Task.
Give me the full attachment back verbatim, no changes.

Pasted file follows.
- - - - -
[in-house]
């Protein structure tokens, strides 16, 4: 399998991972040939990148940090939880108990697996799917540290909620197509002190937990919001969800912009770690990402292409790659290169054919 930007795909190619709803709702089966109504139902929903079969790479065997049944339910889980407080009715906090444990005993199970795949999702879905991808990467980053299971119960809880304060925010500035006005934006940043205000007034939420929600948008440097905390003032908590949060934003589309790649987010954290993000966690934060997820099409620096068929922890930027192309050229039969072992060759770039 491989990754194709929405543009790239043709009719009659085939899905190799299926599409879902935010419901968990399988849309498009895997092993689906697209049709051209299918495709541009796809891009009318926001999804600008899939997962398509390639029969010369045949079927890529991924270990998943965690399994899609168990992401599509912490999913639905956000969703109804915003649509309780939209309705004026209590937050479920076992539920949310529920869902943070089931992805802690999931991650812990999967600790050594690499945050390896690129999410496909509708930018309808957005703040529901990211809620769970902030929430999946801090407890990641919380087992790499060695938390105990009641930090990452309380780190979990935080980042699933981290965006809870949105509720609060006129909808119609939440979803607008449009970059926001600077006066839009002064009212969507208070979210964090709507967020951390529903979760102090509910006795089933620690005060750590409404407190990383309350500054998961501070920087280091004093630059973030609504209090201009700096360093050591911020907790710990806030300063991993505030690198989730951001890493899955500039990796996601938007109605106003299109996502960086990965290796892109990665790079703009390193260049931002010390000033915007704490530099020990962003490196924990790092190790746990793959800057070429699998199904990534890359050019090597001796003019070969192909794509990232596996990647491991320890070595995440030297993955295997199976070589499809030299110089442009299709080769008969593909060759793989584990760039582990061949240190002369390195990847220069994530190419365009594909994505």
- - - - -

[in-house]
């Protein structure tokens, strides 16, 4: 399998991972040939990148940090939880108990697996799917540290909620197509002190937990919001969800912009770690990402292409790659290169054919 930007795909190619709803709702089966109504139902929903079969790479065997049944339910889980407080009715906090444990005993199970795949999702879905991808990467980053299971119960809880304060925010500035006005934006940043205000007034939420929600948008440097905390003032908590949060934003589309790649987010954290993000966690934060997820099409620096068929922890930027192309050229039969072992060759770039 491989990754194709929405543009790239043709009719009659085939899905190799299926599409879902935010419901968990399988849309498009895997092993689906697209049709051209299918495709541009796809891009009318926001999804600008899939997962398509390639029969010369045949079927890529991924270990998943965690399994899609168990992401599509912490999913639905956000969703109804915003649509309780939209309705004026209590937050479920076992539920949310529920869902943070089931992805802690999931991650812990999967600790050594690499945050390896690129999410496909509708930018309808957005703040529901990211809620769970902030929430999946801090407890990641919380087992790499060695938390105990009641930090990452309380780190979990935080980042699933981290965006809870949105509720609060006129909808119609939440979803607008449009970059926001600077006066839009002064009212969507208070979210964090709507967020951390529903979760102090509910006795089933620690005060750590409404407190990383309350500054998961501070920087280091004093630059973030609504209090201009700096360093050591911020907790710990806030300063991993505030690198989730951001890493899955500039990796996601938007109605106003299109996502960086990965290796892109990665790079703009390193260049931002010390000033915007704490530099020990962003490196924990790092190790746990793959800057070429699998199904990534890359050019090597001796003019070969192909794509990232596996990647491991320890070595995440030297993955295997199976070589499809030299110089442009299709080769008969593909060759793989584990760039582990061949240190002369390195990847220069994530190419365009594909994505």